Stang, N151RJ, was a North American P-51D Mustang, serial number 44-74404, manufactured in 1945. The engine was a 1,490 horsepower Packard built Rolls Royce V-1650-7, serial number 43-49502, manufactured in 1943. A Special Airworthiness Certificate was issued for the airplane in May 1995. The last annual inspection was conducted on June 10, 2007. The airplane had flown 20 hours since the annual inspection and had a total time of 628 hours since the Special Airworthiness Certificate was issued.

The pilot of the Tigercat had flown a single-engine Sea Fury in the previous years demonstration races. The EAA AirVenture 2007 air show was the first year that the twin-engine Grumman F7F-3 Tigercat was used in the Reno Racers event.

METEOROLOGICAL INFORMATION

At 1532, the surface weather observation at OSH was: Wind 040 degrees at 9 knots, visibility 5 miles, clouds few at 2,600 feet, overcast 4,600 feet, temperature 25 degrees Celsius (C), dew point 20 degrees C, altimeter 29.88 inches of Mercury.

AIRPORT INFORMATION

The Federal Aviation Administration (FAA) issued a Notice to Airmen (NOTAM) to provide special flight procedures in effect during the EAA AirVenture 2007 air show. The NOTAM stated that the air show demonstration area was from the surface to 12,000 feet mean sea level within a five nautical mile radius of OSH, and was in effect during the aerobatic demonstration and air show times. All uninvolved aircraft were required to remain clear of the air show demonstration area during the aerobatic demonstration times.

The FAA issued a waiver for the affected airspace while the air show demonstration area was in effect during the Showcase, Aerobatic, and Warbird portions of the air show. The air traffic control tower at OSH did not provide services to the participating aircraft when the waiver was in effect. During those times, the control of the aircraft and radio communications were transferred to the Air Boss. The Air Boss was the individual who had the primary responsibility for air show operations on the active taxiways, runways, and the surrounding air show demonstration areas. The Air Boss was not responsible for providing aircraft separation. The Showcase, Aerobatic, and Warbird portions of the air show each had its own Air Boss.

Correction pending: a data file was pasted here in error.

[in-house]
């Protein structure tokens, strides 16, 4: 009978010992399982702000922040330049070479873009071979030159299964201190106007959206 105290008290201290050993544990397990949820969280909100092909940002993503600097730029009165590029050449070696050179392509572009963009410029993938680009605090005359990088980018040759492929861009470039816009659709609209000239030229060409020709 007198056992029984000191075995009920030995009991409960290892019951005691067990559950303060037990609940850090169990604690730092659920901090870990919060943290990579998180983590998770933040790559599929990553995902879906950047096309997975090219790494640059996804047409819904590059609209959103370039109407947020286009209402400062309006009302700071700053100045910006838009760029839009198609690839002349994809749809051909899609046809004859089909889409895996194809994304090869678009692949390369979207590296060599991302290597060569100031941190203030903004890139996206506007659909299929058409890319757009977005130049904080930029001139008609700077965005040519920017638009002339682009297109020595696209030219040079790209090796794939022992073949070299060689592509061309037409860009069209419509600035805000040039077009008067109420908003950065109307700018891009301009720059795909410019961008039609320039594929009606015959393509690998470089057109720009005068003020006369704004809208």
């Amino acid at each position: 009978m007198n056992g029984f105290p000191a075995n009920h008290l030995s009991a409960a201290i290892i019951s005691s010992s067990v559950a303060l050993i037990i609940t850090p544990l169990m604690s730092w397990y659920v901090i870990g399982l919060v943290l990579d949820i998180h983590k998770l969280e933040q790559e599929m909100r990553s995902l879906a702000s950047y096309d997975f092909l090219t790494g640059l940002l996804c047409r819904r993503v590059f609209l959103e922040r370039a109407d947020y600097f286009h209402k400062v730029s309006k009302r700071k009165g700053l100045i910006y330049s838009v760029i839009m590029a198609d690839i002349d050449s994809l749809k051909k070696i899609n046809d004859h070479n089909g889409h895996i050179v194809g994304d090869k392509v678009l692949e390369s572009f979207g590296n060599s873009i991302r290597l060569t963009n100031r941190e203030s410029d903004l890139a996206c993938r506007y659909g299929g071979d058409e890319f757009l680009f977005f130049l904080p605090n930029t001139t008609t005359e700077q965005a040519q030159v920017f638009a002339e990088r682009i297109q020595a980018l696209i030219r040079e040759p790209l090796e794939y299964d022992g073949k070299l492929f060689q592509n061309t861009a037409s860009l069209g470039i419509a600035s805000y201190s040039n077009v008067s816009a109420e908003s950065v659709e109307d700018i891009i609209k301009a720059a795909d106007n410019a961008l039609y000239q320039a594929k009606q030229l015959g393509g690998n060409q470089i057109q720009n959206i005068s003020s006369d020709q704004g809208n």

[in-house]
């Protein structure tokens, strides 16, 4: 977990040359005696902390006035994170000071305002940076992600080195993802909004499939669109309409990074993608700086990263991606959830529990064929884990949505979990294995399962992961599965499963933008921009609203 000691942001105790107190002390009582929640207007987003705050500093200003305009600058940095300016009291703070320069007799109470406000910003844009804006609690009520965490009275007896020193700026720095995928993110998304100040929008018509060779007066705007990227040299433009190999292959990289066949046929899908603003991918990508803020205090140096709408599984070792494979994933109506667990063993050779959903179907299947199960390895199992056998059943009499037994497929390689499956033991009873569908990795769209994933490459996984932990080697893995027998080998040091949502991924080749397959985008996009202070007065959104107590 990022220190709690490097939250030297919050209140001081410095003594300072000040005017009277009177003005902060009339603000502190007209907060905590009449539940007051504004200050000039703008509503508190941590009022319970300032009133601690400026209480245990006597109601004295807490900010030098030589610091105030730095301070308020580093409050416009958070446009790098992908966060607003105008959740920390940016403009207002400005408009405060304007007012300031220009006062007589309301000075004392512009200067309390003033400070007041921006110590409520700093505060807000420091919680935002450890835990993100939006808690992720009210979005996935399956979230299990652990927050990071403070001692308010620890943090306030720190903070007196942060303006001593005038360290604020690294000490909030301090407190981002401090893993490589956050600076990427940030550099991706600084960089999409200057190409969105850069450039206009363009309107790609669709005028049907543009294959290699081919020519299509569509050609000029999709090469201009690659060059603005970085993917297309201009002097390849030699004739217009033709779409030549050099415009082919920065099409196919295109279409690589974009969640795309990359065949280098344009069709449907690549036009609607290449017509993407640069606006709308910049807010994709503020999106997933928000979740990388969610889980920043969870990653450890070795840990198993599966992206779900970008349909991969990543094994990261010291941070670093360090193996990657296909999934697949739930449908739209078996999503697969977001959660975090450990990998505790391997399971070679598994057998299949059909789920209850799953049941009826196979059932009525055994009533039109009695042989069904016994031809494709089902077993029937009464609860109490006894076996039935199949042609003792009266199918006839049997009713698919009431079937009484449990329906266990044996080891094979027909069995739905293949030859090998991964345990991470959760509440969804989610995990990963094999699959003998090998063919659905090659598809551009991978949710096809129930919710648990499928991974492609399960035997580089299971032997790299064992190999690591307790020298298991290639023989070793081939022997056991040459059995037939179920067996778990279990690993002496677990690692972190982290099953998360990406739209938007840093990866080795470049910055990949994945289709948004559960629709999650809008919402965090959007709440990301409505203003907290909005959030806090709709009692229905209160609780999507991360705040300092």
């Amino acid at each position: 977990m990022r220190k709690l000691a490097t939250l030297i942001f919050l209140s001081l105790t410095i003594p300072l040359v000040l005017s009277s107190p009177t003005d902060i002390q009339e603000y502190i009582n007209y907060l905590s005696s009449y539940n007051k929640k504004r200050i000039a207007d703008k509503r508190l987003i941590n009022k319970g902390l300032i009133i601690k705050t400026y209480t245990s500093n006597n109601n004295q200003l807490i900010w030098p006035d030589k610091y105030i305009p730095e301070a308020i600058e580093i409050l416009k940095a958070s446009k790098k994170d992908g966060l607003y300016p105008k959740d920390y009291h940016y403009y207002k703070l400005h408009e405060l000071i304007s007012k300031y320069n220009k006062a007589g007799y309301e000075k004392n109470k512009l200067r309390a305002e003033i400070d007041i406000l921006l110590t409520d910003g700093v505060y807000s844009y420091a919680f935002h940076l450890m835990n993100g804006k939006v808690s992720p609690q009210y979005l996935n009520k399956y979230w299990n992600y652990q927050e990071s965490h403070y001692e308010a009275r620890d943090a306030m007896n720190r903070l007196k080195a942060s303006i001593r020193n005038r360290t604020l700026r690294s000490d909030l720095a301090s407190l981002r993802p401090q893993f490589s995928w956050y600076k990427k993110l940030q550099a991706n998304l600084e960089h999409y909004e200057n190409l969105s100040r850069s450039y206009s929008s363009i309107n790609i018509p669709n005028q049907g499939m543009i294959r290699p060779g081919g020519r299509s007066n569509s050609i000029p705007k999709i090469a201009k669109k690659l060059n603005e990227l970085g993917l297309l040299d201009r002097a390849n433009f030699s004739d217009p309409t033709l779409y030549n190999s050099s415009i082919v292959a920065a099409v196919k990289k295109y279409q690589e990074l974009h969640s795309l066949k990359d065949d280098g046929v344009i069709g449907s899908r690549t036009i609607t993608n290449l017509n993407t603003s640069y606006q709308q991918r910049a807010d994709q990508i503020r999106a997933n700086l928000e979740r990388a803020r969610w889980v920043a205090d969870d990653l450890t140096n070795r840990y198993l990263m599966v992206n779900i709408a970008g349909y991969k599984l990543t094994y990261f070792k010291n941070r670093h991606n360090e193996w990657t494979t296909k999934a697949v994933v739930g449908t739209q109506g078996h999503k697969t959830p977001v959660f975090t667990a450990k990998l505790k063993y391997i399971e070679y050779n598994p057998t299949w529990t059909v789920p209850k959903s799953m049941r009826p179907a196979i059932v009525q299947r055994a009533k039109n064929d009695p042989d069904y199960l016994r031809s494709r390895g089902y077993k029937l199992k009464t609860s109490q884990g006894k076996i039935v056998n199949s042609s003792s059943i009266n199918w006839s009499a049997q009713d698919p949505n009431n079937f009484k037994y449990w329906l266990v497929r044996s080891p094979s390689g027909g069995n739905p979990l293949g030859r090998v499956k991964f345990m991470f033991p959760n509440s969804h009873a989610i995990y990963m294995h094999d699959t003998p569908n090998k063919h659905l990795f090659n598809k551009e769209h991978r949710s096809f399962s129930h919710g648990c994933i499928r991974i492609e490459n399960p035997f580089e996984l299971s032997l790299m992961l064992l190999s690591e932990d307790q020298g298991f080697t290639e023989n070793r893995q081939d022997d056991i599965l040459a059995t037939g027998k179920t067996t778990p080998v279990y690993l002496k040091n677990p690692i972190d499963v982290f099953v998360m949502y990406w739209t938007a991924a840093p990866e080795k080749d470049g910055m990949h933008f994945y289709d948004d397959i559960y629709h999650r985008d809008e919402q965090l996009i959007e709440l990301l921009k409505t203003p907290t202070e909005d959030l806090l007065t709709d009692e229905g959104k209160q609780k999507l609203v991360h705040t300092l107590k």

The airport's primary runways are runway 9/27 (6,178 feet by 150 feet, asphalt) and runway 18/36 (8,002 feet by 150 feet). During the air show, all air show events are oriented around runway 18/36 because the crowd control line runs parallel to the runway, 500 feet east of the runway. All 4 runways could be utilized for takeoffs and landings during the air show, depending on the winds.

COMMUNICATIONS

During the Showcase portion of the air show, the Showcase Air Boss was located at "Rooftop," a raised platform near the air show center on the west side of runway 18/36, and about 5,000 feet north of the approach end of runway 36. He and the assistant Air Boss, along with the Warbird Air Boss and two FAA representatives, were located at Rooftop to conduct or monitor the air show operations. The Showcase Air Boss controlled the primary radio frequency used to communicate to the participants in the air show. Because the airspace had been "waivered" by the FAA, takeoff and landing clearances were not required. However, the Showcase Air Boss typically cleared a single-ship aircraft or a group of aircraft to land on runway 18/36, even though it was not required.

The Showcase Air Boss and the assistant Air Boss had radios, which they used to receive and transmit over the primary radio frequency. The assistant Air Boss monitored the radio and only occasionally transmitted instructions over the frequency. The Warbird Air Boss had a radio that he used to monitor the primary frequency, but often switched to a different frequency to communicate with warbird aircraft. After the accident occurred, the Warbird Air Boss provided landing instructions to the airborne aircraft to land on runway 9. The FAA representative had a radio that provided him a radio link to the control tower, but he did not monitor the primary radio frequency. The other FAA representative at Rooftop observed the air show operations to ensure the performers were complying with the waiver, but he did not have a radio.

The Reno Racers air race demonstration event was a pre-briefed event. Once airborne, the Reno Racers were expected to perform the air race demonstration event according to their internal briefing. Once the event was completed, the pilots were expected to land their airplanes according to their internal briefing, and no communication, including a landing clearance, was required from the Showcase Air Boss. However, the Showcase Air Boss typically provided a landing clearance for the group of Reno Racers airplanes; he did not provide a landing clearance to each airplane in the group. Likewise, the pilots were neither required nor expected to make the radio calls a pilot would typically make in non-waivered airspace. Therefore, the radio calls typically made by pilots when turning from downwind to base, base to final, or on short final were not required. Instead, the Reno Racers maintained visual contact with the other aircraft in the flight, and provided their own separation during the landing sequence after the air race was completed.